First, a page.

Using GIS to assist

Lightning strike detection

Commercialisation of GIS technology

In 2001, NGIS' research and development department developed GeoSamba, a framework for rapidly deploying smart web mapping applications that integrate business information. ​Powerful interfaces, scalable service architecture and a flexible licensing model made GeoSamba the ideal tool for sharing information on maps to project teams, across departments and throughout large enterprises.​

In the post-9/11 world of security-focused government, NGIS was engaged to use the technology to help provide up to date information on the energy assets of Australia. The Cooperative Research Centre for Spatial Information and NGIS worked on a research project to develop a common operating picture for emergency response systems. The tool would be an up to date picture with moving threat information. 

The tracking of human and natural hazards to critical infrastructure led NGIS to commercialise Indji Systems with a focus on tracking wind and lightning hazards. Based on GeoSamba technology, Indji Watch was developed. With capital raised and a new company formed, Indji Systems achieved 100% market penetration, including the regulator in Australia. With an eye on the world, Indji Systems expanded to the United States, where the market was significantly larger for wind turbines.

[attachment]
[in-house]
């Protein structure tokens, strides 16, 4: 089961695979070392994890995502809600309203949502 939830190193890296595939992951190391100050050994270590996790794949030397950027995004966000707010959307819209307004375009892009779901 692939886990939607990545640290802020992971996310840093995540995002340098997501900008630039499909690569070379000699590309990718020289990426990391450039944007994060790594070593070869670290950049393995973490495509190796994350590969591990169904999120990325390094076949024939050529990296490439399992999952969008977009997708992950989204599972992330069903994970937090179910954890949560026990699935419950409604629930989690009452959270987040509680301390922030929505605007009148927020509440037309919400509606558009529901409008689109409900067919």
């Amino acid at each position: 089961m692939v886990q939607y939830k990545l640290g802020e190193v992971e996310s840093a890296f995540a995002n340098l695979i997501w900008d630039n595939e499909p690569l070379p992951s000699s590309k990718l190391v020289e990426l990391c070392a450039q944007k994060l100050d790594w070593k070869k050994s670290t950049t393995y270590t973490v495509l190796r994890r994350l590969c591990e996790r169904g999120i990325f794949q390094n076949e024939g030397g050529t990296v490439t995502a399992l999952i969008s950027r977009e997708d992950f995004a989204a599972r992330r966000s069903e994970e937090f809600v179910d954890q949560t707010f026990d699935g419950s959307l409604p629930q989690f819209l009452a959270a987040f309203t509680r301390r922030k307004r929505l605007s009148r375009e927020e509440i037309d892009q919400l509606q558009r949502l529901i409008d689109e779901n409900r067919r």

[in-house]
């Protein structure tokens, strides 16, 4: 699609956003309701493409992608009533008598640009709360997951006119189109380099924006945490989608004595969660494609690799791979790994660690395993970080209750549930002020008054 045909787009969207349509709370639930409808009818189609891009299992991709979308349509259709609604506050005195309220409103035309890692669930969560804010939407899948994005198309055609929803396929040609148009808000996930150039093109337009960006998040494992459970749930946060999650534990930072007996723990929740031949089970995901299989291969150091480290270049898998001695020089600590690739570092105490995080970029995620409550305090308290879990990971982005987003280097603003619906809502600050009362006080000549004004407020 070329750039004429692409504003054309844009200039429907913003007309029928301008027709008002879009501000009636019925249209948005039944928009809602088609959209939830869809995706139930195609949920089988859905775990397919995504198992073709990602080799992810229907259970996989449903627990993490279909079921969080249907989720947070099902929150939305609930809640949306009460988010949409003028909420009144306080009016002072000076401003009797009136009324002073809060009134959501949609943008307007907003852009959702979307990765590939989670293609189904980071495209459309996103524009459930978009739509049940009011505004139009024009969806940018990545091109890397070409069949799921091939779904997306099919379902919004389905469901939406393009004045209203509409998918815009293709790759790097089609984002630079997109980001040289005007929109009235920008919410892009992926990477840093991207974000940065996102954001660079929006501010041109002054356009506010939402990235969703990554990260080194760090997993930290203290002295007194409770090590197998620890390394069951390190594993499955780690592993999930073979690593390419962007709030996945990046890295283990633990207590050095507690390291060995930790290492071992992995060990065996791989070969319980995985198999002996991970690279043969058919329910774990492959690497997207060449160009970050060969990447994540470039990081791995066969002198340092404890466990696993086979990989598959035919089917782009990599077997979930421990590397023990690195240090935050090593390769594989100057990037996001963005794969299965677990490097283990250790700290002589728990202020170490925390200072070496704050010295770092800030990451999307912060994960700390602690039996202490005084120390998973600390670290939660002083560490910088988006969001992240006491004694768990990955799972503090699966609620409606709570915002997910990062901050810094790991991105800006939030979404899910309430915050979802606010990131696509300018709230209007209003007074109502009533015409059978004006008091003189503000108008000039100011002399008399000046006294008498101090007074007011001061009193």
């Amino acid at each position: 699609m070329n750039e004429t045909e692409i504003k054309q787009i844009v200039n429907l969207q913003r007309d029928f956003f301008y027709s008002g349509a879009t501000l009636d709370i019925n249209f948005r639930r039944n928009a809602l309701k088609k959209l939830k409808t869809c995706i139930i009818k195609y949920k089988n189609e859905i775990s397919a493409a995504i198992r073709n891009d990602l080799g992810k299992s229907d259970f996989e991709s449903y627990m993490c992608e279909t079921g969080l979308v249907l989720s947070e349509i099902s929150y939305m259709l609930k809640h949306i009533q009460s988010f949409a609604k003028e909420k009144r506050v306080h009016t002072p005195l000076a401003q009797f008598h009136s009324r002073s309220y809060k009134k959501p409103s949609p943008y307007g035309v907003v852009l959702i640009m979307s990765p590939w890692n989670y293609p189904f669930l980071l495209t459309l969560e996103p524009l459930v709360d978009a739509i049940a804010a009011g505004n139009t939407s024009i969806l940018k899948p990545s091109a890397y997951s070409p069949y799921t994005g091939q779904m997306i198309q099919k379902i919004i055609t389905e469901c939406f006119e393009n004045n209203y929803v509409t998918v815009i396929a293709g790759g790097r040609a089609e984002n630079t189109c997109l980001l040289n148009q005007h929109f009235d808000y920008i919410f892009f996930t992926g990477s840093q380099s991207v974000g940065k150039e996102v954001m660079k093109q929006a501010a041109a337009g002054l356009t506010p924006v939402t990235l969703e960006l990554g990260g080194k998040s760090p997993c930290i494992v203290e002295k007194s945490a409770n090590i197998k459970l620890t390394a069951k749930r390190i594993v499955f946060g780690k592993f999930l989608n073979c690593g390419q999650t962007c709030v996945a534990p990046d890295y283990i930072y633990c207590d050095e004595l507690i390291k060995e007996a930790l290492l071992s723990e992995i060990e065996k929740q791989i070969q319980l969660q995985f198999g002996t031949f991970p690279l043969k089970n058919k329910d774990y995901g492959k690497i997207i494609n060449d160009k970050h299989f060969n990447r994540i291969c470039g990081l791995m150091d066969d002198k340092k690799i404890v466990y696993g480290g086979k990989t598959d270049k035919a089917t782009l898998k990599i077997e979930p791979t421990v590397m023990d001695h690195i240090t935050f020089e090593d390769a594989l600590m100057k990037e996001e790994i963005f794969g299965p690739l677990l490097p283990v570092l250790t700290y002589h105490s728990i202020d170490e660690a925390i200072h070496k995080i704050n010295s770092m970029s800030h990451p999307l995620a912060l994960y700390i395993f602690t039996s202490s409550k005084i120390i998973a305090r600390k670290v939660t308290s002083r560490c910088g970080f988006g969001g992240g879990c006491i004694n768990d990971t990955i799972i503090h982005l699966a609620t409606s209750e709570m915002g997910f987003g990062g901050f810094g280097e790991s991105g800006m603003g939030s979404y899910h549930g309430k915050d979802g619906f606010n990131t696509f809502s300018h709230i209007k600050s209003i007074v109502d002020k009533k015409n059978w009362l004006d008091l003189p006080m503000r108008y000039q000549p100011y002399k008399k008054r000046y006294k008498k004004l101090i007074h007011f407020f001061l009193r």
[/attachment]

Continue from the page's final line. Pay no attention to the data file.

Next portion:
Detecting strikes, reducing inspection costs

Early detection of a lighting strike is crucial to reducing overall repair and operating costs of wind turbines. Wind turbines are often in remote locations and may need to be inspected after a weather event. Lightning strike can damage turbine blades leading to catastrophic failure.
Turbines are costly to repair and the volume, distance between them and difficulty/cost of inspection after a possible lightning event means you need to prioritise where you spend your effort. Detecting damage early through targeted inspections can save significant amounts for owner operators. Reports and images generated by Indji Systems offer simple documentation of events useful for insurance and end of warranty issues arising from storm damage.
Wind farm operators find 25-30% more damaged blades when using historical lightning data instead of just doing blanket ground searches.

Marty McKewon, Indji sysyems

Using GIS to prioritise inspection

Indji goes beyond the standard levels of lightning strike prediction accuracy, which usually has a 250 - 400 metre error margin. Indji Watch has a sophisticated confidence ellipse system that helps turbine operators accurately predict when a turbine has been hit so they can authorise an inspection with confidence. Using a map to show where lightning strikes probably occurred helps operators prioritise which sites to inspect first.
Wind farm operators find 25 - 30% more damaged blades when using historical lightning data instead of just doing blanket ground searches. To address uncertainty, Indji Watch shows the client’s entire wind farm to let users interrogate storm data to determine possible impacts.